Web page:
Record Keeping

Operators must ensure records are kept for each piece of equipment that is subject to mandatory leak checks (i.e. above 5 tonnes CO2e threshold).  The records are similar to those required under 2006 Regulation:

  • Quantity and type of F-Gas installed.
  • Quantities of F-Gas added during installation, maintenance or when repairing a leak.
  • Whether the F-Gases used have been recycled or reclaimed (including the name and address of the recycling or reclamation facility and, where applicable, the certificate number).
  • Quantity of F-Gas recovered.
  • The identity of the undertaking that installed, serviced or decommissioned the equipment, including where applicable, their certificate number.
  • Dates and results of mandatory leak checks.
  • If the equipment was decommissioned, the measures taken to recover and dispose of the F-Gases.

Records must be kept by the plant operator for at least 5 years.  Where a contractor prepares records for the operator, the records should also be kept by the contractor for at least 5 years.  The records shall be made available on request.

Service Ban

An important new feature of the 2014 F-Gas regulation is the Service Ban:

  • From 1st January 2020 the use of F-Gases with a GWP above 2500 to maintain refrigeration charge size of 40 tonnes CO2e or more shall be prohibited.

In the refrigeration sector this will mostly affect systems that use HFC404A. The size threshold of 40 tonnes CO2e is equivalent to 10 kg of HFC404A.

It is important to note that several refrigerants used as ‘drop-in’ replacements for R22 have a GWP above 2500 and are affected by the Service Ban (e.g. HFC 422D).

It will be legal to continue operating systems affected by the service ban, but you will not be allowed to top up any leaks with virgin refrigerant. Contractors should advise operators of equipment affected by the Service Ban that they have 3 main options:

  • They can replace the plant with new equipment using a refrigerant with a lower GWP.
  • They can ‘retrofit’ the plant, replacing the refrigerant with a lower GWP alternative.
  • You can use reclaimed or recycled refrigerant for plant maintenance until 1st January 2030.

Purchase of Refrigerant

HFC refrigerants shall only be sold to and purchased by certified companies or end users that employ certified personnel. This means that refrigerant suppliers will require evidence that the contractors are certified and qualified to make the purchase.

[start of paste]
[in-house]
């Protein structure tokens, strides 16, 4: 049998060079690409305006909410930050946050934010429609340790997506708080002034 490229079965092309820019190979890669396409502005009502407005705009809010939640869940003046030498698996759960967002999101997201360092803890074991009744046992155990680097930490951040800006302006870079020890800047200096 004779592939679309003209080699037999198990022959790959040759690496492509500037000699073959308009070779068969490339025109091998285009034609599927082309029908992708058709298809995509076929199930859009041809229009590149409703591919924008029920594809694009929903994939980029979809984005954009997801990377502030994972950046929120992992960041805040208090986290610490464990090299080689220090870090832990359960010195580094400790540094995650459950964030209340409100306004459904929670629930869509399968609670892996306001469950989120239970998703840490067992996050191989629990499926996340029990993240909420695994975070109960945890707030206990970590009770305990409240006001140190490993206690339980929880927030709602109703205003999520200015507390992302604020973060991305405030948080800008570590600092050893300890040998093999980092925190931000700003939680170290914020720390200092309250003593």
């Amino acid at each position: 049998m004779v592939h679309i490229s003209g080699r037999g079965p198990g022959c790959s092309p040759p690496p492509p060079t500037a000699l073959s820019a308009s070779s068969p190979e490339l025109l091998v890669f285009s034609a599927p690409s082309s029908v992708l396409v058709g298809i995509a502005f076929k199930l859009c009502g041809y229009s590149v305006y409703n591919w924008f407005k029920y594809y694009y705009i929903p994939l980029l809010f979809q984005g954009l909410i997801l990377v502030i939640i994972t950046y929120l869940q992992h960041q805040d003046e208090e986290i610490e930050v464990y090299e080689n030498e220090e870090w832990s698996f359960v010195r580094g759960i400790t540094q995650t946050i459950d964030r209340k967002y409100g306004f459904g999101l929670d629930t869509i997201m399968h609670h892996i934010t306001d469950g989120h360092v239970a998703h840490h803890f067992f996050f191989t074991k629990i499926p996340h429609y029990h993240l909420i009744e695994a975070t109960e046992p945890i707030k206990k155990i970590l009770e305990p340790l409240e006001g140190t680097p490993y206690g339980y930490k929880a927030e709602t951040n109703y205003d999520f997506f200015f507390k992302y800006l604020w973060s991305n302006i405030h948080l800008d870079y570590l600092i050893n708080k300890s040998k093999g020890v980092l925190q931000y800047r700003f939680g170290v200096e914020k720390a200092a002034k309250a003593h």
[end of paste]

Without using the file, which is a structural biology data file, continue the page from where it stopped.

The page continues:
This applies to refrigerant sold in any size of cylinder. The purchase rule applies to refrigerant sold for the purposes of carrying out the installation, servicing, maintenance or repair of equipment containing F-Gases.

Company Certification

In addition to personnel certification, contractors working on stationary refrigeration systems require a company certificate.

A Company Certificate is required by contactors providing services related to stationary refrigeration, air conditioning and heat pumps.

All contractors working for other parties need a Company Certificate.  An end user of RACHP equipment that employs its own staff to carry out the above activities on their RACHP equipment must ensure that their staff have the appropriate personnel certificate, but they do not require a company certificate.

How Callenberg Technology Group can help you

Our fully certified technicians carry out onsite leak testing and assessment of all your refrigeration plant & equipment.

We can also develop, deploy and manage a planned leak testing program to suit your operational requirements and to help you fully comply with all legislation. This enables us to be pro-active and contact you in advance of any pending test requirements and schedule these at you convenience.

Contact us